MARYCLAIRE’S STORY CONTINUES … FROM HER MOM’S POINT OF VIEW.
“So, when did all of your baby’s teeth turn white?” I recall asking other moms in my daughter’s playgroup. I consider myself a smart person; heck, I’m even a nurse who knows a thing or two about the human body. But can anything really prepare you for the role of first-time mom? In retrospect, it seems like such a dumb question, like I should have known there was a problem from the very beginning when Maryclaire’s translucent-gray teeth peeked above the surface of her gums. I wasn’t all that concerned because Maryclaire’s recent checkup gave her a clean bill of health. I shrugged it off and worried about other things.
But as her teeth continued to erupt, I became more concerned. At our next doctor’s appointment, our pediatrician noticed her teeth before I could even point them out and referred me to two local pediatric dentists. I still wasn’t that worried, because I thought it wasn’t anything that a routine cleaning couldn’t fix. Since I knew that one of the recommended dentists was retiring, I picked the second one. “Score!” I thought, “The office is right down the street!” I didn’t know at that point just how important that decision would be for us in the months and years to come. Lucky pick, because I’m convinced Dr. Banakus is not only the best pediatric dentist in town, but in the whole wide world.
It was an exciting morning—Maryclaire’s first dental appointment. I snapped a picture or two on my iPhone. We were taken to a private exam room and I was more concerned about keeping my 1-year-old daughter off the equipment than I was about the visit.
Dr. Banakus looked at Maryclaire’s teeth and made a swift diagnosis. She quickly warned me not to go home and Google the condition until she had an opportunity to personally e-mail me actual scientific literature and reputable sources of information. She said she would be in contact with our pediatrician and that she was concerned about how the dental condition is closely linked to manifestations in the skeletal system. She said a lot of other stuff, too. I don’t remember much except that I was finding it hard to breathe.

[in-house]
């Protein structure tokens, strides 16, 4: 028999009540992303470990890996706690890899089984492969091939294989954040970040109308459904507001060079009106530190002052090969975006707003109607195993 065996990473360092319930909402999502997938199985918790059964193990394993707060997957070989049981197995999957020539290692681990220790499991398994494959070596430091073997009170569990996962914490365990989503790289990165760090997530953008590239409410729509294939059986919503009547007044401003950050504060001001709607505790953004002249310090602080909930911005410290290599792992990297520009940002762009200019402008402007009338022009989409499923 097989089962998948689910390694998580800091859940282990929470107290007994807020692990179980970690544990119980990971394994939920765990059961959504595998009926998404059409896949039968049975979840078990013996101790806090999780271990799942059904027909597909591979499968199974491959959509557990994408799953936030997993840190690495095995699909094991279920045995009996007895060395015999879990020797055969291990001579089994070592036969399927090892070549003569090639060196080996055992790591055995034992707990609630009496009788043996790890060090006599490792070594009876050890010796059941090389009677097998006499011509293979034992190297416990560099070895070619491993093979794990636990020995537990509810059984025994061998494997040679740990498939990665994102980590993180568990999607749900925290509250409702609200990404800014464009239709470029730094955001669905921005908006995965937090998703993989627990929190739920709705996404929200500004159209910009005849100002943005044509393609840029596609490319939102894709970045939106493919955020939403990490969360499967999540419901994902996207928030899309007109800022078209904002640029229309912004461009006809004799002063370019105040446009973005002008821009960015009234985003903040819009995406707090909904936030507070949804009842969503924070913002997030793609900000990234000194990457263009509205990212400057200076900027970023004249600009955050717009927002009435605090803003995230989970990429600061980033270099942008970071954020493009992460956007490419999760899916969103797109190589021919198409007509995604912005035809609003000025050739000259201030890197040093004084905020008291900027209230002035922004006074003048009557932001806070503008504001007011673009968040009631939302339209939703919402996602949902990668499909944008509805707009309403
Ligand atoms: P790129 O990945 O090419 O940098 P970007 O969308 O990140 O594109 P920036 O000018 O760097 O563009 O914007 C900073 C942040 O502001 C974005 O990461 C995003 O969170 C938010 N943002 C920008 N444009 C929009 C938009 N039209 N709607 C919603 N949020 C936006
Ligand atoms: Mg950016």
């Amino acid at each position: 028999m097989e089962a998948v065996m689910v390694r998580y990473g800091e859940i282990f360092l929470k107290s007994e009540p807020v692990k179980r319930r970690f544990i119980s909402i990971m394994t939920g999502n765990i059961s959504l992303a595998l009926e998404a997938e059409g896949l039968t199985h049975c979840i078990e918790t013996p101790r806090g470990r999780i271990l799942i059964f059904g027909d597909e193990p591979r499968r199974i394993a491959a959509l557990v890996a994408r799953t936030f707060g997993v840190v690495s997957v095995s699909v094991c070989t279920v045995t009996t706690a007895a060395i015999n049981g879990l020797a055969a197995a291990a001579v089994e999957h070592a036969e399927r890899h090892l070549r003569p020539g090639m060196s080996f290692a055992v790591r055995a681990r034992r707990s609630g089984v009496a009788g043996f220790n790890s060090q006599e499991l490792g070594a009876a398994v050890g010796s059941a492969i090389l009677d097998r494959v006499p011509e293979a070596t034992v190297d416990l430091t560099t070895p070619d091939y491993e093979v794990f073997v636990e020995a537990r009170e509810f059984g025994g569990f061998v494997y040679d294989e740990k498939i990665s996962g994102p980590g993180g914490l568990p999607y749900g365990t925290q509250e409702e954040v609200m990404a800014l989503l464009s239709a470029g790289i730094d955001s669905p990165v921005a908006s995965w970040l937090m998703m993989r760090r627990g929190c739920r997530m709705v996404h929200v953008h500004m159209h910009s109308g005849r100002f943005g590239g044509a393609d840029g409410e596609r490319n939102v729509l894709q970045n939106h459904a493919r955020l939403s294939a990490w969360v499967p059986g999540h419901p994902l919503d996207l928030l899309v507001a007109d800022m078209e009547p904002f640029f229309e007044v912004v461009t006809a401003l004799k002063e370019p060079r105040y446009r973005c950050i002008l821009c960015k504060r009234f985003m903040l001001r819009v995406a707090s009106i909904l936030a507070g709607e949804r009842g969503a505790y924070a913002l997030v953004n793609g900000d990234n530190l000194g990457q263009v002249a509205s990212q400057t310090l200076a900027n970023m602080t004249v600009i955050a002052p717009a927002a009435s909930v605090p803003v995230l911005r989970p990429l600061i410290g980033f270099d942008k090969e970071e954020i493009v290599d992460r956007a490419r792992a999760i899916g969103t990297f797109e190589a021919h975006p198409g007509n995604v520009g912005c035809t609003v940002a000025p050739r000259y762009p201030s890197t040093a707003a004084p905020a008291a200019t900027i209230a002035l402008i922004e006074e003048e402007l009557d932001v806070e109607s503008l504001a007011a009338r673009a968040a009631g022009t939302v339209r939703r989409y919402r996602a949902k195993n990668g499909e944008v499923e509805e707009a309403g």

Naturally, I went home and Googled what the hygienist had scribbled on a sheet of paper, “Dentinogenesis Imperfecta (DI).” People with bright blue sclera and open mouths with snaggle teeth stared back at me. I learned that some manifestations were even fatal. My list of questions and worries grew and grew.
Maryclaire had always been, and still is, a very happy child. She had never complained about any discomfort with her teeth and seemed fine. She smiled and laughed all the time.
It hit me that this was all going to change. I couldn’t stop thinking about how much pain she would likely endure and worried about what other problems she might develop that we didn’t even know about yet. Would she be able to play like a normal kid? Would she continue to develop and grow like she should? Would other kids make fun of her smile? Her teeth would certainly become a source of embarrassment and fodder for bullies. It pained me to even think she would ever not want to smile.